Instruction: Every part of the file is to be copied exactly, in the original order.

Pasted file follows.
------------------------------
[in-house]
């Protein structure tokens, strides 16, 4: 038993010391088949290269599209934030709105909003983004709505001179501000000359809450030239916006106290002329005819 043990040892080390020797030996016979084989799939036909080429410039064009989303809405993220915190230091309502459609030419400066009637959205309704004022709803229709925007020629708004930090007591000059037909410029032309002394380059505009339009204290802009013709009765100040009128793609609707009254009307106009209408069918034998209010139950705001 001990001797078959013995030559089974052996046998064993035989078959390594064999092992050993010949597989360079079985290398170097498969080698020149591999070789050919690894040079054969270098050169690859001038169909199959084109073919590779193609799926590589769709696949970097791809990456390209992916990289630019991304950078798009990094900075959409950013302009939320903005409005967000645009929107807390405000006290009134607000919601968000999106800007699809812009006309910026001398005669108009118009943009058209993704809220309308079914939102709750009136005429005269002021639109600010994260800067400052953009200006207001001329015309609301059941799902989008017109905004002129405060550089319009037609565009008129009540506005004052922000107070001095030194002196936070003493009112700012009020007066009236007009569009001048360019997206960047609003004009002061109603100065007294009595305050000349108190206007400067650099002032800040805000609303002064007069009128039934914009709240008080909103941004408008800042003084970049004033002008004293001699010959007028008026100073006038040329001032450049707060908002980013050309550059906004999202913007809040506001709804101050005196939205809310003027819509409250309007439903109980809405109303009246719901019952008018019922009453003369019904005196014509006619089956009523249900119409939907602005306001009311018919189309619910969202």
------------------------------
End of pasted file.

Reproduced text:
[in-house]
């Protein structure tokens, strides 16, 4: 038993010391088949290269599209934030709105909003983004709505001179501000000359809450030239916006106290002329005819 043990040892080390020797030996016979084989799939036909080429410039064009989303809405993220915190230091309502459609030419400066009637959205309704004022709803229709925007020629708004930090007591000059037909410029032309002394380059505009339009204290802009013709009765100040009128793609609707009254009307106009209408069918034998209010139950705001 001990001797078959013995030559089974052996046998064993035989078959390594064999092992050993010949597989360079079985290398170097498969080698020149591999070789050919690894040079054969270098050169690859001038169909199959084109073919590779193609799926590589769709696949970097791809990456390209992916990289630019991304950078798009990094900075959409950013302009939320903005409005967000645009929107807390405000006290009134607000919601968000999106800007699809812009006309910026001398005669108009118009943009058209993704809220309308079914939102709750009136005429005269002021639109600010994260800067400052953009200006207001001329015309609301059941799902989008017109905004002129405060550089319009037609565009008129009540506005004052922000107070001095030194002196936070003493009112700012009020007066009236007009569009001048360019997206960047609003004009002061109603100065007294009595305050000349108190206007400067650099002032800040805000609303002064007069009128039934914009709240008080909103941004408008800042003084970049004033002008004293001699010959007028008026100073006038040329001032450049707060908002980013050309550059906004999202913007809040506001709804101050005196939205809310003027819509409250309007439903109980809405109303009246719901019952008018019922009453003369019904005196014509006619089956009523249900119409939907602005306001009311018919189309619910969202």